Creative Nursing: A Journal of Values, Issues, Experience, and Collaboration is a peer-reviewed professional journal, with an overarching theme for each year and a related theme for each of our quarterly issues. Creative Nursing 2017 has been a year of Questioning Authority.

Questioning Authority: What Does It Mean?

Our mission for the year was to examine, evaluate, and criticize the body of knowledge that informs our care. The principles that guided our journey were:

Humanize patient care. Let the people we care for decide how they want to be cared for. The unit of experience is the intervention with the individual. Use common sense – no matter what authority says, do what is right for the patient. Think like a nurse.

Know who and what constitutes authority: Self (conscience, judgment, critical thinking); peers; patients, families, and other caregivers; nurse educators and theorists; physicians and other health care professionals; health care organizations and their policies; regulators; third party payers; national and community leaders; social conventions; the media; evidence-based practice. The list goes on.

Standardization values compliance over creativity. At specific times, standardization and compliance are paramount, but of all the actions nurses take in their professional practice, those times are very few. The rest of the time, we need creative nursing: wide eyes, open ears, open minds, and a healthy skepticism, in order to reimagine the next health care system. Topics in this issue included deferring to expertise before authority, Dorothea Orem and self-care, teaching millennials and Generation Z, and whether virtual simulation and pre-op teaching actually work.

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Questioning Authority: What Does It Take?

“It is at the intersection of the self and the other that true reflective practice occurs,” says guest editor and Curry College nursing professor Susan A. LaRocco. In this issue, we talk about what it takes—the attributes (personal and system) required—to challenge assumptions.

It takes courage: Facing fears of retaliation or marginalization; finding strength in trial and error and in failing forward; having confidence in our Ways of Knowing.

How do we process what we dare? Through reflection: debriefing for meaningful learning.

What else does it take? Humility, authenticity, tolerance for disruption, leadership that creates a safe environment for questioning.

Other topics included helping teammates work together through “virtues in common;” healthier work environments for academics and certified nursing assistants; helping new nursing professors become excellent teachers; unintended consequences of some JCAHO mandates; how understanding triggers could help nurses influence health behaviors; and how the movement to establish nursing as a profession distinct from medicine succeeded in the face of paternalism and misogyny.

Questioning Authority: What Does It Look Like?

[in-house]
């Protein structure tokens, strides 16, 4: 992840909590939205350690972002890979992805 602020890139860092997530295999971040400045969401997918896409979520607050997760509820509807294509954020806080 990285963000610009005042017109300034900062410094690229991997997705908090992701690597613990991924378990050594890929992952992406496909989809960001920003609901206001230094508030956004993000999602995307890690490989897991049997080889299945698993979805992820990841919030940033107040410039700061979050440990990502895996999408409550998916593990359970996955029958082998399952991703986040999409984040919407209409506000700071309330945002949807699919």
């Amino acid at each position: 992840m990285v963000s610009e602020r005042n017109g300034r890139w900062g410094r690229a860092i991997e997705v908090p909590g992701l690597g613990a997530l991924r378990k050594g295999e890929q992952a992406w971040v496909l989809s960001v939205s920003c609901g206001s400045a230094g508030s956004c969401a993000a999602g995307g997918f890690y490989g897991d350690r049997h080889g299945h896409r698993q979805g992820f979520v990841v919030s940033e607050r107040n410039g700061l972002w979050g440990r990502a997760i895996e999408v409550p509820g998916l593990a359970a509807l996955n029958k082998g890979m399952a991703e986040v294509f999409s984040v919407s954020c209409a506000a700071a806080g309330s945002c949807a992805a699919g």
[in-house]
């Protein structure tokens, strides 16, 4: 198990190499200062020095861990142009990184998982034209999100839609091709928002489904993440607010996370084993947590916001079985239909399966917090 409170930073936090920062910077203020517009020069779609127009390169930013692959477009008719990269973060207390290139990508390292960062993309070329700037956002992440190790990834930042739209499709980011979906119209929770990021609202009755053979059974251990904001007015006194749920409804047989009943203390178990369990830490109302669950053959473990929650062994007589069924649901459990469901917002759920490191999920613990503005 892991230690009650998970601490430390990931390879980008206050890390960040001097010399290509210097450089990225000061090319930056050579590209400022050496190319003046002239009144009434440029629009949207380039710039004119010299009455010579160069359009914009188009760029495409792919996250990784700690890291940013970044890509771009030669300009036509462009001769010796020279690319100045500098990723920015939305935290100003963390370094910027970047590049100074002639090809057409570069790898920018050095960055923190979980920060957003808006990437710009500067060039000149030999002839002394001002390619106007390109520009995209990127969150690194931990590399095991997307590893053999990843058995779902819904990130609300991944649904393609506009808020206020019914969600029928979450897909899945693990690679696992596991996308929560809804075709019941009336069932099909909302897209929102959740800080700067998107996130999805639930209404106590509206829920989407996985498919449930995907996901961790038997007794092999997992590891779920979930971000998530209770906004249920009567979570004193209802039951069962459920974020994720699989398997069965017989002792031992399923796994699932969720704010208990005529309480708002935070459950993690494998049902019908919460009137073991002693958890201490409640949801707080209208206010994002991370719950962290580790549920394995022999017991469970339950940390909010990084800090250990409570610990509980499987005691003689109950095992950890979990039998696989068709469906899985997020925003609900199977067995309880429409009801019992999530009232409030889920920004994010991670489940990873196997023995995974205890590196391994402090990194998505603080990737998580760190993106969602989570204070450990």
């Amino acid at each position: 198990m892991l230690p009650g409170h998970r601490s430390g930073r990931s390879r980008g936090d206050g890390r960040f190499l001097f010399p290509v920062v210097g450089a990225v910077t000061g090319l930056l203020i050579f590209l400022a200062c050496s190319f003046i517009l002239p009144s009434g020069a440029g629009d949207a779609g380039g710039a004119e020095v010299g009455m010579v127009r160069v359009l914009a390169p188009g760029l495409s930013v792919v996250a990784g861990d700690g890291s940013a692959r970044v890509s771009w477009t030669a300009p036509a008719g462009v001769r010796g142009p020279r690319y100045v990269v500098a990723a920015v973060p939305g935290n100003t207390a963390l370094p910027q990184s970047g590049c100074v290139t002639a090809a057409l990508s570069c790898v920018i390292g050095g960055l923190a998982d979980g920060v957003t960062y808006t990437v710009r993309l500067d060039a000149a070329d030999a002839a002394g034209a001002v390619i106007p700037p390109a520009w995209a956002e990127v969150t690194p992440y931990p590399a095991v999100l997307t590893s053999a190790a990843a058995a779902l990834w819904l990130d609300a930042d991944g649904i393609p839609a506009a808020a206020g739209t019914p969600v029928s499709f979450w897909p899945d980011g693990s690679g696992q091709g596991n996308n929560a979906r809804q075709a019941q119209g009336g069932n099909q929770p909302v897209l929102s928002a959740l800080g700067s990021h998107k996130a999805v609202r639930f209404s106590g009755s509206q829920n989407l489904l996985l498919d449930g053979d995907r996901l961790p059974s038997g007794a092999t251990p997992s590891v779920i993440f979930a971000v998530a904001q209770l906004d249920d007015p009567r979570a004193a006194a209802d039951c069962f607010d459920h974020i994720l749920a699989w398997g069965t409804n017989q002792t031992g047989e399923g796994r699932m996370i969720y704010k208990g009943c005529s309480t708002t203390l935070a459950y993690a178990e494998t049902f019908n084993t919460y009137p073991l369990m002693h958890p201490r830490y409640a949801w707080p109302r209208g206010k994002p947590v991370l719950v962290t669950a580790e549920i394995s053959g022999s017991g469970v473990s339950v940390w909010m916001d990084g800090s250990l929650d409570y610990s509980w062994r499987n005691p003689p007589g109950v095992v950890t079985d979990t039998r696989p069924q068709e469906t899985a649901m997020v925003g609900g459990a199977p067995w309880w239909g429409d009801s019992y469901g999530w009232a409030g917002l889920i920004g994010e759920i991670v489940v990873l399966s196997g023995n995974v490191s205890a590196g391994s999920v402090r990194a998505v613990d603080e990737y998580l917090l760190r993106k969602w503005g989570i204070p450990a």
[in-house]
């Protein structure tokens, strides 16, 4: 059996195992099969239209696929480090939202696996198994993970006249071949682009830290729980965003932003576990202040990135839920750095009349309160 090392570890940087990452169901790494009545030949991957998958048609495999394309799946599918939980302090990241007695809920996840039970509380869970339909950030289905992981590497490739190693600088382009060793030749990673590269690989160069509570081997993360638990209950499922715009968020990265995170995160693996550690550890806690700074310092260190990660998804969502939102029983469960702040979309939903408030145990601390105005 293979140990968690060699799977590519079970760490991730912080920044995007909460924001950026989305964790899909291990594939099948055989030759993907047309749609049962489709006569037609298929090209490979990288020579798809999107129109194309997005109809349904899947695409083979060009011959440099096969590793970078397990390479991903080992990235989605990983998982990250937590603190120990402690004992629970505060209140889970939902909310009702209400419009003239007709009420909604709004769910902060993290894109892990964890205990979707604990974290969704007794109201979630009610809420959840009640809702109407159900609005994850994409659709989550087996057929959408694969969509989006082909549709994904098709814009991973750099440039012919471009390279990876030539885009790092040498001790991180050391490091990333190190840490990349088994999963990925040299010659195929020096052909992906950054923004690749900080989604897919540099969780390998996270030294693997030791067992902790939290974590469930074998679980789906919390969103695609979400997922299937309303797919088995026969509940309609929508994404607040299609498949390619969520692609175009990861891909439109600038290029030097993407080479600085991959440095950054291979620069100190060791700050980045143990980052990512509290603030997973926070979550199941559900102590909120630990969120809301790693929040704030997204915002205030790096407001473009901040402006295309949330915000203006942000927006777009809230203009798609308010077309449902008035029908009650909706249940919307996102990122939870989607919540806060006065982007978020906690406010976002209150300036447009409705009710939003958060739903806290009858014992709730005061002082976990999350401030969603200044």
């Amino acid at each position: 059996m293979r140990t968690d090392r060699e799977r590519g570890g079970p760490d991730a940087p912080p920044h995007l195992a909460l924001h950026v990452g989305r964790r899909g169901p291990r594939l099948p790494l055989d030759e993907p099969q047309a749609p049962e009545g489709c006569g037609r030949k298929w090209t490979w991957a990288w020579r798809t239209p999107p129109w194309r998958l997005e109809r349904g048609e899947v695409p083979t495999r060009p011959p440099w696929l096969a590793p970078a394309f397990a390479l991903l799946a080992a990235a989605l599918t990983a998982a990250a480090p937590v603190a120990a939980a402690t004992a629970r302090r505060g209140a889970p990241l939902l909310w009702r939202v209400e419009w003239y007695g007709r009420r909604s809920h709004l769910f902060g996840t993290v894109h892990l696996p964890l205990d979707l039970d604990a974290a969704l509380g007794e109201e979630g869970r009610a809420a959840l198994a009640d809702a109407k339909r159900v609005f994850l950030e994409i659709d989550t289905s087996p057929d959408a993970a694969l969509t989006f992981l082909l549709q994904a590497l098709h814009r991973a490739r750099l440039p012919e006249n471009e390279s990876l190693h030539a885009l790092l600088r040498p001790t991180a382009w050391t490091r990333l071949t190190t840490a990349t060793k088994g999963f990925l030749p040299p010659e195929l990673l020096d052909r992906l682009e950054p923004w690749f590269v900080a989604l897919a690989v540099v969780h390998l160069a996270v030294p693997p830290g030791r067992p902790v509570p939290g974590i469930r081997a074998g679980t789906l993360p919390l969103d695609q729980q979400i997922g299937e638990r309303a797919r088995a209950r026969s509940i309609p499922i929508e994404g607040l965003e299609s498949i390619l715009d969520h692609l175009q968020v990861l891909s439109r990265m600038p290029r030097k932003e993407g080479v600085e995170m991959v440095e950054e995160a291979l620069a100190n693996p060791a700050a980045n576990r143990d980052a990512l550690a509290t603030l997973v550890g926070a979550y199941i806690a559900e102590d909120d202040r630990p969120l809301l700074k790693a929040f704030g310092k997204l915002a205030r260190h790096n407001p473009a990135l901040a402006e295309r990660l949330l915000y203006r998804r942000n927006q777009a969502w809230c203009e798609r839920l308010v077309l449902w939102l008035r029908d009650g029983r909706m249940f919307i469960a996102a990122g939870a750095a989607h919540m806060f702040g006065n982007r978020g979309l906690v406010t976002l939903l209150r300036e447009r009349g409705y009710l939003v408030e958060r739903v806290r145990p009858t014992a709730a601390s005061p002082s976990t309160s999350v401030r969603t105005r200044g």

It crosses boundaries. It is interprofessional, interdisciplinary, and respectful of individuals’ unique personal resources and contributions.

It advocates courageously for patients and families.

It uses science and art to humanize care.

For this issue of Creative Nursing, we found role models, exemplars, and stories of responses to educational and societal silos, inspired uses of simulation and art to humanize care, creative ways to recruit and retain valuable individuals in the nursing profession, and the application of nursing expertise to correct a scientific and cultural wrong number. The most moving story is by Joanne Dunn, from a health care skills simulation lab at the University of Worcester in England. Her depiction of a simulation of a typical busy unit on a typical morning moves us to reject the assumption that simulation lab exercises can never truly replicate what it means to be a nurse.

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Questioning Authority: What is the Impact?

In this issue of Creative Nursing we explored the impact on both process and outcomes, for both patients and those who care for them, in all arenas. We highlight a nurse theorist (Margaret Newman) who went against prevailing views of what constitutes health and illness; a biomedical scientist who questions currently accepted treatment for patients with breast carcinoma in situ; and a nurse and former Minnesota state senator who found the legislature to be a practice setting in which challenging assumptions and demanding reliable, authoritative, scientific justification for existing or new law is the major function of the role.

We invite you to experience the wisdom of our thought leaders, and to consider making your own contributions to Creative Nursing. To learn more about the journal, visit www.springerpub.com/cn.

Marty Lewis-Hunstiger, BSN, RN, MA
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